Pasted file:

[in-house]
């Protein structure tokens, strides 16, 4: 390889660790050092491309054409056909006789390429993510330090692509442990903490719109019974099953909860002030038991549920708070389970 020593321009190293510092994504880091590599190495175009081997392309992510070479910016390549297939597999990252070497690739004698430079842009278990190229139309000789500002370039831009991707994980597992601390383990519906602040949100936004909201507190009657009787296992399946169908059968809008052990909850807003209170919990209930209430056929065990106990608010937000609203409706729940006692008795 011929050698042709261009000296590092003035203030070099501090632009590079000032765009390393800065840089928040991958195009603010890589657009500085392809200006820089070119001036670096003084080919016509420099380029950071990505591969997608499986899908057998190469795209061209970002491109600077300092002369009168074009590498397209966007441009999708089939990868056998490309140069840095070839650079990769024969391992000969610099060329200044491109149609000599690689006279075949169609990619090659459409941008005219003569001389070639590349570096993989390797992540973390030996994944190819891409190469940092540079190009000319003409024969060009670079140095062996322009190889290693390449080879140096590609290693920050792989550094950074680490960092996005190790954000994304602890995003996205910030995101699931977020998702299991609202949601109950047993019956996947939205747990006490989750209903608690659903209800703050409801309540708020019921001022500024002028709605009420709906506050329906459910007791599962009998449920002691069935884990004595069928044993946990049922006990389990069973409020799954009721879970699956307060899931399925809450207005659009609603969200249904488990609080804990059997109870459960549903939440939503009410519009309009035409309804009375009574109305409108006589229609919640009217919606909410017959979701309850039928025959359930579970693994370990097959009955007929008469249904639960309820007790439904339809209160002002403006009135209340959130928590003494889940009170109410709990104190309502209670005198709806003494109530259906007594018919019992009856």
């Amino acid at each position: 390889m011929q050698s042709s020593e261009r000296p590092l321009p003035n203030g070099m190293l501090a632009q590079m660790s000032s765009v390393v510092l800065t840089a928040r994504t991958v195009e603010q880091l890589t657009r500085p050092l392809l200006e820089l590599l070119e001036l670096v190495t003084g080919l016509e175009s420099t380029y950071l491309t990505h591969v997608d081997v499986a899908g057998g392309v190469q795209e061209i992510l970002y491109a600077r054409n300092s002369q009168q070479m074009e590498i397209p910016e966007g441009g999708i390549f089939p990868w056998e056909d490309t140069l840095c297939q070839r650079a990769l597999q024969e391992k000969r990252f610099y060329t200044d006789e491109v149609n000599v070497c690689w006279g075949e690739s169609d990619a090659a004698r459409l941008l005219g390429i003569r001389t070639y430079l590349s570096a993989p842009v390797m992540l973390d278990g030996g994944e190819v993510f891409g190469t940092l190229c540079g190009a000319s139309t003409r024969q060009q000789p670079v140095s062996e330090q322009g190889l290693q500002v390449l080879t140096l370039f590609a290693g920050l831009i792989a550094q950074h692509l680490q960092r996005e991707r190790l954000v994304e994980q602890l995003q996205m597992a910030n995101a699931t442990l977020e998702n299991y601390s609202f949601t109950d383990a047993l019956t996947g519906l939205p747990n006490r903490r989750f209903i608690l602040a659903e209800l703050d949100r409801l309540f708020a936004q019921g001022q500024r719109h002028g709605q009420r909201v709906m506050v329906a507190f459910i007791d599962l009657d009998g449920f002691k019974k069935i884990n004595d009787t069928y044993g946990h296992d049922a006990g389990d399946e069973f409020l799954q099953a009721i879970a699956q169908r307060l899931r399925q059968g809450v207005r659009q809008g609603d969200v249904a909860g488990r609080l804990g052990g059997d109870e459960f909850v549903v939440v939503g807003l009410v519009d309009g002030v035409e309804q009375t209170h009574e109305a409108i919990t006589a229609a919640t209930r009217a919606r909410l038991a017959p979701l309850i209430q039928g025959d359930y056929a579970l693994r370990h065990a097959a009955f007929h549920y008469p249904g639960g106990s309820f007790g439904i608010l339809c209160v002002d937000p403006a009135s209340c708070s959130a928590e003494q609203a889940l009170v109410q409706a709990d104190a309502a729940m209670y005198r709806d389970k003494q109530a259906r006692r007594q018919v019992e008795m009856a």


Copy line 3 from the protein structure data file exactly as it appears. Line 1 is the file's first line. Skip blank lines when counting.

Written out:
């Amino acid at each position: 390889m011929q050698s042709s020593e261009r000296p590092l321009p003035n203030g070099m190293l501090a632009q590079m660790s000032s765009v390393v510092l800065t840089a928040r994504t991958v195009e603010q880091l890589t657009r500085p050092l392809l200006e820089l590599l070119e001036l670096v190495t003084g080919l016509e175009s420099t380029y950071l491309t990505h591969v997608d081997v499986a899908g057998g392309v190469q795209e061209i992510l970002y491109a600077r054409n300092s002369q009168q070479m074009e590498i397209p910016e966007g441009g999708i390549f089939p990868w056998e056909d490309t140069l840095c297939q070839r650079a990769l597999q024969e391992k000969r990252f610099y060329t200044d006789e491109v149609n000599v070497c690689w006279g075949e690739s169609d990619a090659a004698r459409l941008l005219g390429i003569r001389t070639y430079l590349s570096a993989p842009v390797m992540l973390d278990g030996g994944e190819v993510f891409g190469t940092l190229c540079g190009a000319s139309t003409r024969q060009q000789p670079v140095s062996e330090q322009g190889l290693q500002v390449l080879t140096l370039f590609a290693g920050l831009i792989a550094q950074h692509l680490q960092r996005e991707r190790l954000v994304e994980q602890l995003q996205m597992a910030n995101a699931t442990l977020e998702n299991y601390s609202f949601t109950d383990a047993l019956t996947g519906l939205p747990n006490r903490r989750f209903i608690l602040a659903e209800l703050d949100r409801l309540f708020a936004q019921g001022q500024r719109h002028g709605q009420r909201v709906m506050v329906a507190f459910i007791d599962l009657d009998g449920f002691k019974k069935i884990n004595d009787t069928y044993g946990h296992d049922a006990g389990d399946e069973f409020l799954q099953a009721i879970a699956q169908r307060l899931r399925q059968g809450v207005r659009q809008g609603d969200v249904a909860g488990r609080l804990g052990g059997d109870e459960f909850v549903v939440v939503g807003l009410v519009d309009g002030v035409e309804q009375t209170h009574e109305a409108i919990t006589a229609a919640t209930r009217a919606r909410l038991a017959p979701l309850i209430q039928g025959d359930y056929a579970l693994r370990h065990a097959a009955f007929h549920y008469p249904g639960g106990s309820f007790g439904i608010l339809c209160v002002d937000p403006a009135s209340c708070s959130a928590e003494q609203a889940l009170v109410q409706a709990d104190a309502a729940m209670y005198r709806d389970k003494q109530a259906r006692r007594q018919v019992e008795m009856a």